The World’s Greatest Runner: Tom Longboat

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Canada has had its fair share of amazing athletes, and many have gone on to represent us well. Whether it is in sports like hockey, baseball, football or basketball, or at the Olympic Games, we have always shined at certain moments.
One sport that Canada rarely seems to get a thought in though, is long-distance running. That was not always the case. There was a time when a man by the name of Tom Longboat was the greatest and most dominant runner in the world when it came to long-distance running.

The journey of Tom Longboat begins on June 4, 1887 when he was born on a First Nations reserve near Brantford, Ontario.
As a child, he began to develop an interest in running races from Bill Davis, who was a well-known runner in his own right. In 1901, Davis would finish second in the Boston Marathon.

At the age of 12, he was sent to the Mohawk Institute Residential School. Hating life at the school, he made an unsuccessful escape attempt. Not deterred, he tried to escape once more and was successful. Hiding at the home of his uncle, he never went back. When he became a famous runner, the school invited him to come speak. His answer was a sharp, “I wouldn’t even send my dog to that place’.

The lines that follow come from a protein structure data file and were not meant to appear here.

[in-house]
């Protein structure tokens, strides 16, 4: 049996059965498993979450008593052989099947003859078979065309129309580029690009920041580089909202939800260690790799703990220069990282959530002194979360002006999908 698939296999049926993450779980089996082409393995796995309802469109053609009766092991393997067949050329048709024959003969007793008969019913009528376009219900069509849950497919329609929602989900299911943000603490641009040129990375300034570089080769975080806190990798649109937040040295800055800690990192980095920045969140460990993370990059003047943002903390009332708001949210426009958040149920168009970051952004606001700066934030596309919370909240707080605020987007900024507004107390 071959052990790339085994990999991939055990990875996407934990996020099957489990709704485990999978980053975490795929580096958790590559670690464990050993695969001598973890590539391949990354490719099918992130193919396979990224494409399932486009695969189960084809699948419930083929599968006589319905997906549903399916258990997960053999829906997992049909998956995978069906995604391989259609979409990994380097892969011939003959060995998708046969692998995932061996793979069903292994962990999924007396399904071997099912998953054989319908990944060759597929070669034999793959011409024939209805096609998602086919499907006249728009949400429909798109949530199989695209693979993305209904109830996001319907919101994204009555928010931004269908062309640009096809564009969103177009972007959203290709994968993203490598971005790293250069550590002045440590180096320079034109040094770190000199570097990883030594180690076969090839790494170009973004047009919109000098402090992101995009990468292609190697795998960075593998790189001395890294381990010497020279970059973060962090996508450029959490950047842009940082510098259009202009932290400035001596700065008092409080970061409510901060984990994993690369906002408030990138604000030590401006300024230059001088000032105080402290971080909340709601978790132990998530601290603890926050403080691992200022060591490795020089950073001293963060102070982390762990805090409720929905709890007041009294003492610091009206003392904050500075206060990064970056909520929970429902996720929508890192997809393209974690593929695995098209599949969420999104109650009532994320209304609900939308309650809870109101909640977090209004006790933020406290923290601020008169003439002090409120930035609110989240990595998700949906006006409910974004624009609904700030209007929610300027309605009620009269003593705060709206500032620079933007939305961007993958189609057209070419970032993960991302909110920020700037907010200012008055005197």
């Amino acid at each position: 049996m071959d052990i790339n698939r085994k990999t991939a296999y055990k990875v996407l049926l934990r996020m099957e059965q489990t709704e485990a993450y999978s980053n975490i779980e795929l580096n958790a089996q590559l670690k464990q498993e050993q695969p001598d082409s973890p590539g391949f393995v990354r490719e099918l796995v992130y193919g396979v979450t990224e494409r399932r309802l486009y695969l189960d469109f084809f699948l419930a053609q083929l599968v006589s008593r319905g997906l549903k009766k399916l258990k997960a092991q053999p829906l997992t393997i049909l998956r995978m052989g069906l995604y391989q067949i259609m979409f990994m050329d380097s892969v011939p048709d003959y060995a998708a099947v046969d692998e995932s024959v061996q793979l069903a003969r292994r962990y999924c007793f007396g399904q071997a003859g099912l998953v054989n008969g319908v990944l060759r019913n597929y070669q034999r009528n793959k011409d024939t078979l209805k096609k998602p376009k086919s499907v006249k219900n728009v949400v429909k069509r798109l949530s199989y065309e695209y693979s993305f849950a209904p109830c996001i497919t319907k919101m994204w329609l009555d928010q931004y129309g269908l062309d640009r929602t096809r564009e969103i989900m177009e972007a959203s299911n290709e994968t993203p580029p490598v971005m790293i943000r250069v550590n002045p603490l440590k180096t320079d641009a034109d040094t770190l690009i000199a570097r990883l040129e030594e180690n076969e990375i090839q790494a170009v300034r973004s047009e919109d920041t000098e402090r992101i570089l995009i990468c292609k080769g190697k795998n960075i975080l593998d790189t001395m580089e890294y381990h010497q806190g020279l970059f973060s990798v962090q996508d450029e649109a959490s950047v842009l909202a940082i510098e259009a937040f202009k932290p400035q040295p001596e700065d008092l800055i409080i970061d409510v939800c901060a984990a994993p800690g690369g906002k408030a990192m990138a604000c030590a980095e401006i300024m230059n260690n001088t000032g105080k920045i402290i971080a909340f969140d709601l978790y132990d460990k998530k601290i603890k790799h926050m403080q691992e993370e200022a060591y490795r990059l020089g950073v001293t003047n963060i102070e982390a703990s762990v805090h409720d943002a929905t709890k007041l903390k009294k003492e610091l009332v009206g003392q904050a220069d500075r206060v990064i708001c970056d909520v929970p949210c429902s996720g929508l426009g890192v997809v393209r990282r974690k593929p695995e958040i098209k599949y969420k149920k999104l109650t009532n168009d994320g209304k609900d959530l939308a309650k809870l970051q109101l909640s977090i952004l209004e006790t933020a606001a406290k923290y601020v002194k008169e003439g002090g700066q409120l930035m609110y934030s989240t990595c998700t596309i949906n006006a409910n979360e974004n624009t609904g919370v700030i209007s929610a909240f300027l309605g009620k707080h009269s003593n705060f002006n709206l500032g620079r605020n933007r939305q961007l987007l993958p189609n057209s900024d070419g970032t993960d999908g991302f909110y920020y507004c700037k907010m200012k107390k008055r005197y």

With a natural ability for running, Longboat began to compete.
In 1906, he competed in the Around the Bay Road Race (today the oldest long-distance running race in North America). When he lined up at the starting line with 20 other runners, spectators laughed at him for wearing a cotton bathing suit and cheap shoes. By the end of the race, Longboat had won and defeated his closest competitor by three minutes.
The following year, he won the Boston Marathon wit a record time of 2:24:24. He was the first person of First Nations descent to win the race. It is said that he beat the 123 other runners and smashed the previous record by five minutes, while running the last 1.6 kilometres uphill, into the snow, for four minutes and 40 seconds.
On Sept. 15, 1906, a race was held in Lindsay, Ontario and Longboat took part. Easily winning, he set track record of 53 minutes and 24 seconds.
It is also said that in the same year, he outran a horse over a 12-mile course.
Two years later, he competed in the 1908 Olympic Marathon but collapsed during the race. As many other competitors also collapsed, it was decided a rematch would be held at Madison Square Garden that same year. Longboat went on to win the race, and made the decision to become a professional runner. One interesting tidbit from the Olympics was the United States said they would pull all their teams if Longboat ran, citing that he was better than a professional, yet competing as an amateur. Despite this, he was able to run.

That same year, he married Lauretta Maracle.
In 1909, he won the title of Professional Champion of the World.